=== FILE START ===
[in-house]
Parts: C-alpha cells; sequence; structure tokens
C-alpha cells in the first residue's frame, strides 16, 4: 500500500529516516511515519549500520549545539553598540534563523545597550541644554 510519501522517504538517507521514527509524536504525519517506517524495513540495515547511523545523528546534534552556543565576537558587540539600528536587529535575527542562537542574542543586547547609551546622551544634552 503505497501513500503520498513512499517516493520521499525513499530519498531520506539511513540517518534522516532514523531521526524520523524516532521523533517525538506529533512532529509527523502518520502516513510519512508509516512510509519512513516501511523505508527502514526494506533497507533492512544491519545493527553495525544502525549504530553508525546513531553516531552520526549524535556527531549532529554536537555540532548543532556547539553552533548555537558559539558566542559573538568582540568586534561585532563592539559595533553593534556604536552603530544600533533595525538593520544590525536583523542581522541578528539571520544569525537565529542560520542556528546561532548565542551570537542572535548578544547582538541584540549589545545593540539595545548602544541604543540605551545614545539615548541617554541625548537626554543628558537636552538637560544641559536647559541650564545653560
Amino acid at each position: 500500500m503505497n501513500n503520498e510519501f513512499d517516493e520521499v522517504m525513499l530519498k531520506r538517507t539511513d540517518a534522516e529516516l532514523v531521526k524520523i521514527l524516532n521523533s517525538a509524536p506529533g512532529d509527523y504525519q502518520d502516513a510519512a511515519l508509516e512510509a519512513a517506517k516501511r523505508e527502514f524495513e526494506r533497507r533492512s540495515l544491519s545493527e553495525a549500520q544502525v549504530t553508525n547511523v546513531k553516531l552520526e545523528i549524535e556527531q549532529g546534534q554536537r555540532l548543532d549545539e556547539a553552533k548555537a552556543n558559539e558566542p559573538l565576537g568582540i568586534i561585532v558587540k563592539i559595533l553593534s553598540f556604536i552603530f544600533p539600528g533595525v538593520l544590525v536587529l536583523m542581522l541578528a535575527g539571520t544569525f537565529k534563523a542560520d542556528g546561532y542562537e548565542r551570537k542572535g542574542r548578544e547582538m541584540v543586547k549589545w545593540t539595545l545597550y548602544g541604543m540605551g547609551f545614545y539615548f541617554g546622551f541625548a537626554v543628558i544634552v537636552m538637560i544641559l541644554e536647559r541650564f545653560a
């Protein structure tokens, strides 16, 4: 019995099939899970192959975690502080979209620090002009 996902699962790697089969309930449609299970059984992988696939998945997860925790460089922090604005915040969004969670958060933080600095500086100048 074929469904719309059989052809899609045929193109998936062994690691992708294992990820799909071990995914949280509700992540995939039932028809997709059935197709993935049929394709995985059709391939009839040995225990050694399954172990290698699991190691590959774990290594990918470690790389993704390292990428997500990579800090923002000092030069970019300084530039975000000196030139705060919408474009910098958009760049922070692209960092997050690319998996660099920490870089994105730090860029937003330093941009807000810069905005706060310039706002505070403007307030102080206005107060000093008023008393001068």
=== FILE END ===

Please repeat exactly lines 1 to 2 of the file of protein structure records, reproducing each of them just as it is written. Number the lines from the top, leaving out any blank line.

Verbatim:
[in-house]
Parts: C-alpha cells; sequence; structure tokens